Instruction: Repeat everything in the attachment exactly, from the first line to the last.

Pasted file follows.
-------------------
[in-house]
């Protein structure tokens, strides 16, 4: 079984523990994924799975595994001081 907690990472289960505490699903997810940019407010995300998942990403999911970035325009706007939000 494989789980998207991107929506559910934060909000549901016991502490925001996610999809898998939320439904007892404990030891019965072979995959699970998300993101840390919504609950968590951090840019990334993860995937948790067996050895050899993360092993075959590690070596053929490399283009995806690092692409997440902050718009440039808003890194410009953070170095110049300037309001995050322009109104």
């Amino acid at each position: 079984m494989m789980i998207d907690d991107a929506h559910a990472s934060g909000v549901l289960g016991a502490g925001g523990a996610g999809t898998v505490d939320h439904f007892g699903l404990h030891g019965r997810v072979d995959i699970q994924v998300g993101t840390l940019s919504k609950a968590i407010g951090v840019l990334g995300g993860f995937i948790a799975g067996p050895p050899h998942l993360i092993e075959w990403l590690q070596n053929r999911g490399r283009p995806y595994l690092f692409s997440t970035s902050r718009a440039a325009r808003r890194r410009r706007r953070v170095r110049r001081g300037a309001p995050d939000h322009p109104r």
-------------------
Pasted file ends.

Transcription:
[in-house]
């Protein structure tokens, strides 16, 4: 079984523990994924799975595994001081 907690990472289960505490699903997810940019407010995300998942990403999911970035325009706007939000 494989789980998207991107929506559910934060909000549901016991502490925001996610999809898998939320439904007892404990030891019965072979995959699970998300993101840390919504609950968590951090840019990334993860995937948790067996050895050899993360092993075959590690070596053929490399283009995806690092692409997440902050718009440039808003890194410009953070170095110049300037309001995050322009109104």
């Amino acid at each position: 079984m494989m789980i998207d907690d991107a929506h559910a990472s934060g909000v549901l289960g016991a502490g925001g523990a996610g999809t898998v505490d939320h439904f007892g699903l404990h030891g019965r997810v072979d995959i699970q994924v998300g993101t840390l940019s919504k609950a968590i407010g951090v840019l990334g995300g993860f995937i948790a799975g067996p050895p050899h998942l993360i092993e075959w990403l590690q070596n053929r999911g490399r283009p995806y595994l690092f692409s997440t970035s902050r718009a440039a325009r808003r890194r410009r706007r953070v170095r110049r001081g300037a309001p995050d939000h322009p109104r």